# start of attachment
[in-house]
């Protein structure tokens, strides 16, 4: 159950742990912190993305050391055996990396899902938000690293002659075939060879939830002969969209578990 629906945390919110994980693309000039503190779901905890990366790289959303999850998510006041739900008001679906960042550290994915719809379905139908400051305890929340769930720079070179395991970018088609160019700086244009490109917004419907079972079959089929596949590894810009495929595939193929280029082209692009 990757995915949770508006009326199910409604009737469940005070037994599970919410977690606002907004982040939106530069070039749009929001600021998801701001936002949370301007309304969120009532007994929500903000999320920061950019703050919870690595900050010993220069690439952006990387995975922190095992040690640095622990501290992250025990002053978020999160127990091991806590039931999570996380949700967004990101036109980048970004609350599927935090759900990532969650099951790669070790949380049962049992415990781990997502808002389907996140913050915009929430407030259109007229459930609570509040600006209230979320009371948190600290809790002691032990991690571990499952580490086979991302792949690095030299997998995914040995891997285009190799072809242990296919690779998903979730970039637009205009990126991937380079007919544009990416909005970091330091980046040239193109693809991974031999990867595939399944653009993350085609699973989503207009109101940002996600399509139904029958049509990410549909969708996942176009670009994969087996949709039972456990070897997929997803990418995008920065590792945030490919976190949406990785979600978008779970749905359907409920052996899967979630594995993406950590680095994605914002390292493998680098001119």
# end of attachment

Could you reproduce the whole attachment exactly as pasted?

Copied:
[in-house]
């Protein structure tokens, strides 16, 4: 159950742990912190993305050391055996990396899902938000690293002659075939060879939830002969969209578990 629906945390919110994980693309000039503190779901905890990366790289959303999850998510006041739900008001679906960042550290994915719809379905139908400051305890929340769930720079070179395991970018088609160019700086244009490109917004419907079972079959089929596949590894810009495929595939193929280029082209692009 990757995915949770508006009326199910409604009737469940005070037994599970919410977690606002907004982040939106530069070039749009929001600021998801701001936002949370301007309304969120009532007994929500903000999320920061950019703050919870690595900050010993220069690439952006990387995975922190095992040690640095622990501290992250025990002053978020999160127990091991806590039931999570996380949700967004990101036109980048970004609350599927935090759900990532969650099951790669070790949380049962049992415990781990997502808002389907996140913050915009929430407030259109007229459930609570509040600006209230979320009371948190600290809790002691032990991690571990499952580490086979991302792949690095030299997998995914040995891997285009190799072809242990296919690779998903979730970039637009205009990126991937380079007919544009990416909005970091330091980046040239193109693809991974031999990867595939399944653009993350085609699973989503207009109101940002996600399509139904029958049509990410549909969708996942176009670009994969087996949709039972456990070897997929997803990418995008920065590792945030490919976190949406990785979600978008779970749905359907409920052996899967979630594995993406950590680095994605914002390292493998680098001119």